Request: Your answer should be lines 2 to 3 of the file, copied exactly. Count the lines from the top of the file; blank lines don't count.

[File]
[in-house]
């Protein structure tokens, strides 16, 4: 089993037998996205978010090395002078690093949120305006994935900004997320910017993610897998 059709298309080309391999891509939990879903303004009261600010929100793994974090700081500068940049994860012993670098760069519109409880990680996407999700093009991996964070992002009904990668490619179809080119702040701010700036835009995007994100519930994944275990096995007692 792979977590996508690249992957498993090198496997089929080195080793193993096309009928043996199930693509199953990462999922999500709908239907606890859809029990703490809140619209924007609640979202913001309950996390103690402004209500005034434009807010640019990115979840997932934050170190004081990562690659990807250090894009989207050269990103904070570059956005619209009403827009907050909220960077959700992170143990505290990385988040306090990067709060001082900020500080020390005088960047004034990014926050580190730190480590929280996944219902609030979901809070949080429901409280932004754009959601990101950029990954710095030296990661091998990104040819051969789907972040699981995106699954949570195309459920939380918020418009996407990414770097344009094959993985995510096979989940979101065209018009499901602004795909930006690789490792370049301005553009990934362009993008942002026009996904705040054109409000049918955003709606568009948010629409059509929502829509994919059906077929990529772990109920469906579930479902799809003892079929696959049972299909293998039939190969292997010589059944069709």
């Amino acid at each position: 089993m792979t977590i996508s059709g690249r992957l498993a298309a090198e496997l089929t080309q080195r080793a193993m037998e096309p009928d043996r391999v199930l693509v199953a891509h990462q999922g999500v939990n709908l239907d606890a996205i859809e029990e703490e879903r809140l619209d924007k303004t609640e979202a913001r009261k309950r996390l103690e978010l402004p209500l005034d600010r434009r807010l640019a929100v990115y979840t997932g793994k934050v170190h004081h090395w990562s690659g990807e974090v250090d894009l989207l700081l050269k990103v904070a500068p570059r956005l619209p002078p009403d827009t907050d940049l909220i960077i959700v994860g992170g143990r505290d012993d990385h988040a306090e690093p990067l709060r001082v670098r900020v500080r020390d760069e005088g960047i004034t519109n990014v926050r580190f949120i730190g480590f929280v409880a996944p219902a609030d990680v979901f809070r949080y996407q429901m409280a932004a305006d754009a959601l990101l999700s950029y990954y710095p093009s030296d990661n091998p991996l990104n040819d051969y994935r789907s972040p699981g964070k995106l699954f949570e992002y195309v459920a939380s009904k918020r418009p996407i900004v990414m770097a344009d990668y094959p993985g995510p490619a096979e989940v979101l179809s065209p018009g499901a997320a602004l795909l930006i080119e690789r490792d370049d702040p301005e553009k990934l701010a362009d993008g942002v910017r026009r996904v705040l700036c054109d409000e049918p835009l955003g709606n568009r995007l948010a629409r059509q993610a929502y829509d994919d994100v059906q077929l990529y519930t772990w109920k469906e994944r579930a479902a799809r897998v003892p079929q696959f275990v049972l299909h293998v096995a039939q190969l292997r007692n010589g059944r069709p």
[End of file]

């Protein structure tokens, strides 16, 4: 089993037998996205978010090395002078690093949120305006994935900004997320910017993610897998 059709298309080309391999891509939990879903303004009261600010929100793994974090700081500068940049994860012993670098760069519109409880990680996407999700093009991996964070992002009904990668490619179809080119702040701010700036835009995007994100519930994944275990096995007692 792979977590996508690249992957498993090198496997089929080195080793193993096309009928043996199930693509199953990462999922999500709908239907606890859809029990703490809140619209924007609640979202913001309950996390103690402004209500005034434009807010640019990115979840997932934050170190004081990562690659990807250090894009989207050269990103904070570059956005619209009403827009907050909220960077959700992170143990505290990385988040306090990067709060001082900020500080020390005088960047004034990014926050580190730190480590929280996944219902609030979901809070949080429901409280932004754009959601990101950029990954710095030296990661091998990104040819051969789907972040699981995106699954949570195309459920939380918020418009996407990414770097344009094959993985995510096979989940979101065209018009499901602004795909930006690789490792370049301005553009990934362009993008942002026009996904705040054109409000049918955003709606568009948010629409059509929502829509994919059906077929990529772990109920469906579930479902799809003892079929696959049972299909293998039939190969292997010589059944069709």
């Amino acid at each position: 089993m792979t977590i996508s059709g690249r992957l498993a298309a090198e496997l089929t080309q080195r080793a193993m037998e096309p009928d043996r391999v199930l693509v199953a891509h990462q999922g999500v939990n709908l239907d606890a996205i859809e029990e703490e879903r809140l619209d924007k303004t609640e979202a913001r009261k309950r996390l103690e978010l402004p209500l005034d600010r434009r807010l640019a929100v990115y979840t997932g793994k934050v170190h004081h090395w990562s690659g990807e974090v250090d894009l989207l700081l050269k990103v904070a500068p570059r956005l619209p002078p009403d827009t907050d940049l909220i960077i959700v994860g992170g143990r505290d012993d990385h988040a306090e690093p990067l709060r001082v670098r900020v500080r020390d760069e005088g960047i004034t519109n990014v926050r580190f949120i730190g480590f929280v409880a996944p219902a609030d990680v979901f809070r949080y996407q429901m409280a932004a305006d754009a959601l990101l999700s950029y990954y710095p093009s030296d990661n091998p991996l990104n040819d051969y994935r789907s972040p699981g964070k995106l699954f949570e992002y195309v459920a939380s009904k918020r418009p996407i900004v990414m770097a344009d990668y094959p993985g995510p490619a096979e989940v979101l179809s065209p018009g499901a997320a602004l795909l930006i080119e690789r490792d370049d702040p301005e553009k990934l701010a362009d993008g942002v910017r026009r996904v705040l700036c054109d409000e049918p835009l955003g709606n568009r995007l948010a629409r059509q993610a929502y829509d994919d994100v059906q077929l990529y519930t772990w109920k469906e994944r579930a479902a799809r897998v003892p079929q696959f275990v049972l299909h293998v096995a039939q190969l292997r007692n010589g059944r069709p």